So, I ended up right where I was trying to avoid by dropping the Psychology major. I probably would have enjoyed the rest of the required courses for Psychology so much more than having to take a class completely devoted formatting papers. Then again, I might have had to take that anyway. Oh well.
Second, I changed majors because I was scared of what I might have gotten myself into. I was not confident in my abilities. I doubted my capability to be able to help people. This had nothing to do with the curriculum and what I was learning. It had everything to do with the fact that I had little self-confidence at the time.
Finally, I changed my major to education because everyone I knew was telling me that I would be a good teacher. This is something people told me my entire childhood. Many got more adamant about it when I started baby-sitting around our neighborhoods. I was the babysitter who could handle any unruly toddler, tutor the kids with their schoolwork, follow and enforce house rules and even cook meals. I’m not gonna lie, I was dang good at it! So, friends and family meant well when they encouraged me to become a teacher. However, being a good babysitter/nanny does not mean I would be a good teacher.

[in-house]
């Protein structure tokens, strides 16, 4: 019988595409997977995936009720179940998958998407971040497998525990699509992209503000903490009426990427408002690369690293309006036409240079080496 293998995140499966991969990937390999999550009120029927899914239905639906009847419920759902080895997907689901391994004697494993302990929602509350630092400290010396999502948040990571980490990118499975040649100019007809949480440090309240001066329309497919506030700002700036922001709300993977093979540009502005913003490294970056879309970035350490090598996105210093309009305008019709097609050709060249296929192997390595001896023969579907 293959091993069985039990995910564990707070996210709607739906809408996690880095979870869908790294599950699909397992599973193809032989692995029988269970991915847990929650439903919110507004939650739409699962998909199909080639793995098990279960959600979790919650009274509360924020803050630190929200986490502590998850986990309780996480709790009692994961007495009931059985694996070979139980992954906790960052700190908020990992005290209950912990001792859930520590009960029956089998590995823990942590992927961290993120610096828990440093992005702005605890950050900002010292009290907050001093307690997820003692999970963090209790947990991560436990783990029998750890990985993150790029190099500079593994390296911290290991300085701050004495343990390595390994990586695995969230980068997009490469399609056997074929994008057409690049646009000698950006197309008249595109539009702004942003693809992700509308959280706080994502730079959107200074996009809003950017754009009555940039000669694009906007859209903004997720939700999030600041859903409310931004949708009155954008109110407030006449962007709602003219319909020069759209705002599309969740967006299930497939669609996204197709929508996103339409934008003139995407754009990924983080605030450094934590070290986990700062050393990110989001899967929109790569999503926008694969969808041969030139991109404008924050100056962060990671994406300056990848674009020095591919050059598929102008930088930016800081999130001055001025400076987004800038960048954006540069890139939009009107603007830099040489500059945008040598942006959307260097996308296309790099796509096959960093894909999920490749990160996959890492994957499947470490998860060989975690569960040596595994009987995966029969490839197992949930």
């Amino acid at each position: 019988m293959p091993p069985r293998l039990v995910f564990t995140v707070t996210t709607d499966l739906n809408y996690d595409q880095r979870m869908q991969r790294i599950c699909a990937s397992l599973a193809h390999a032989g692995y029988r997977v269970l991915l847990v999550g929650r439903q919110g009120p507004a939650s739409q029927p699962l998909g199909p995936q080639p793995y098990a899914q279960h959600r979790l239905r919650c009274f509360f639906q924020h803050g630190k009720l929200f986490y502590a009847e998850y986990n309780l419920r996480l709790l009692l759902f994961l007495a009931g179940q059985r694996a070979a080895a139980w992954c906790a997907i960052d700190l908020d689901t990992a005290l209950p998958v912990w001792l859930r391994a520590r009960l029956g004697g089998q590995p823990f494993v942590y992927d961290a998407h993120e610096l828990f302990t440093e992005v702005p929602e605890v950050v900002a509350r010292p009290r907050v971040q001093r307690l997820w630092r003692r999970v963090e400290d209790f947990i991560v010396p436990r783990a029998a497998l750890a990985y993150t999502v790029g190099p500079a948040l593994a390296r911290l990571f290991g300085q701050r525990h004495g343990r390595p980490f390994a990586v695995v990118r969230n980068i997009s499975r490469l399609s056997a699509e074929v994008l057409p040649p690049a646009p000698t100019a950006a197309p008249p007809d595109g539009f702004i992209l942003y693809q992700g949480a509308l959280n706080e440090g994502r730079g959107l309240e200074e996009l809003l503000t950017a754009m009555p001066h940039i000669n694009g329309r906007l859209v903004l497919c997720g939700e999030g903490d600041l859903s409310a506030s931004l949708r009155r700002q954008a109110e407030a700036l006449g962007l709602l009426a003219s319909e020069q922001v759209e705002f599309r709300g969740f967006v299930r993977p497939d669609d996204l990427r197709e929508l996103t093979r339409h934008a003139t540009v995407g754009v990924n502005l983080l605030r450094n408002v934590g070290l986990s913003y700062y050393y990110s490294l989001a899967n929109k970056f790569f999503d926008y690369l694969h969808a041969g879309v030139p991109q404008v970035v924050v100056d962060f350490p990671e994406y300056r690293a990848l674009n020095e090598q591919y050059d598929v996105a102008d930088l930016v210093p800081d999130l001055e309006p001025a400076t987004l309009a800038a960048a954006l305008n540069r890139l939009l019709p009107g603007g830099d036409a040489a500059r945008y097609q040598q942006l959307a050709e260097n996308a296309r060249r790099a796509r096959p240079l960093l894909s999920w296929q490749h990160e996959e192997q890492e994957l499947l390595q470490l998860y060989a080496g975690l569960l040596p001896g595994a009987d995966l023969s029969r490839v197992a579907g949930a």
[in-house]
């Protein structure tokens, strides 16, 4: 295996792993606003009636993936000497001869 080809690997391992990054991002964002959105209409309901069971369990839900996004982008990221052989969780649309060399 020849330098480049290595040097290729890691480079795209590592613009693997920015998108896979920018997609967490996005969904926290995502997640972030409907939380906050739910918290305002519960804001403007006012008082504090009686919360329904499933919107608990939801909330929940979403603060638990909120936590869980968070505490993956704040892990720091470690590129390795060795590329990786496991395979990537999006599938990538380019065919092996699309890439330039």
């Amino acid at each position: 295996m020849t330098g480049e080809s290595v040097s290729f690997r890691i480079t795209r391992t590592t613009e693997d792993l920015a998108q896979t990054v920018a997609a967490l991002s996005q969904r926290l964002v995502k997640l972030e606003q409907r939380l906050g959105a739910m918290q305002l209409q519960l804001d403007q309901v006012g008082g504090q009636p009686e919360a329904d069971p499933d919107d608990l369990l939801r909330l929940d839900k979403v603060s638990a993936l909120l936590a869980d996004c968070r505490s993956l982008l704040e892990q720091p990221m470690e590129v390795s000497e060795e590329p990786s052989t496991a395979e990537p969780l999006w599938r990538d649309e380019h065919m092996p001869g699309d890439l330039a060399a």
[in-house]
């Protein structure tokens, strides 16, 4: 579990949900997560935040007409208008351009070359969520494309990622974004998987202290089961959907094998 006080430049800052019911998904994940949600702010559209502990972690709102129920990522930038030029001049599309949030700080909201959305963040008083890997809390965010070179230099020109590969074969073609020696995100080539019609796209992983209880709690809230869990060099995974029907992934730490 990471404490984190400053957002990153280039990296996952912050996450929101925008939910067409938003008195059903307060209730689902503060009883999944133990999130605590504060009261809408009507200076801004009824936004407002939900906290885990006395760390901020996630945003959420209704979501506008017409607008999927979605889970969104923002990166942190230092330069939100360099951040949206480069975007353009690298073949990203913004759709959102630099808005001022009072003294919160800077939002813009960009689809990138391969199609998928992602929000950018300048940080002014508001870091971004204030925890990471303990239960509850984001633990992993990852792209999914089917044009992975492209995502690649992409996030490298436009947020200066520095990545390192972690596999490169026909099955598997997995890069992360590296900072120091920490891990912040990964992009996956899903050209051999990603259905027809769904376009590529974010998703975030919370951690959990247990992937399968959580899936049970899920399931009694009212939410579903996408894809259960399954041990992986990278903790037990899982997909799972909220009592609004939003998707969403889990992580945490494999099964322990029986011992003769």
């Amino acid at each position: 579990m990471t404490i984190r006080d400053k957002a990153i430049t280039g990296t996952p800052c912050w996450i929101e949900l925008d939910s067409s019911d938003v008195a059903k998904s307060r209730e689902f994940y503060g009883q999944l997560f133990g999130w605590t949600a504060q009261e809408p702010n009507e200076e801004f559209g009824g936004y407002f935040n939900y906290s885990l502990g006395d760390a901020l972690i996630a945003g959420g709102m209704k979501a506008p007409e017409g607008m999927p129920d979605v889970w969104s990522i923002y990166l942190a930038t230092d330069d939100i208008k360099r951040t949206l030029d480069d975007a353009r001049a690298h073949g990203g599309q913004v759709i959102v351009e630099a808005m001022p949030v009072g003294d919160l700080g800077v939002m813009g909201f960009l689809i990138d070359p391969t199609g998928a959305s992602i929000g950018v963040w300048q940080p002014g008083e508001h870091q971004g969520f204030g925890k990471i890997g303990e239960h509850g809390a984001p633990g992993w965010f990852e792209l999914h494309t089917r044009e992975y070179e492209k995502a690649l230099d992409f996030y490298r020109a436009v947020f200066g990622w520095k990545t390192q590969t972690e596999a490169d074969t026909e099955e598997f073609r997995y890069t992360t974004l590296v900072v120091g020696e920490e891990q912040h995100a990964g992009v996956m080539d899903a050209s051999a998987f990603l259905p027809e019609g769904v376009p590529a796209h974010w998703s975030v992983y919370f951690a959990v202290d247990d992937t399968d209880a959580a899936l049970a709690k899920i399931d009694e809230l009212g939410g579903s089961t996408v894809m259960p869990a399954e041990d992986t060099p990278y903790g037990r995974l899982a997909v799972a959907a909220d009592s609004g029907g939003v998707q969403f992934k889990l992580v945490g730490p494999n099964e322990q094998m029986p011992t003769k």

I admit I was a decent new teacher. But I hated every minute of being a teacher at a daycare. I also hated everything about working as a substitute teacher for the local school district.
Better Yet, Rethink College All Together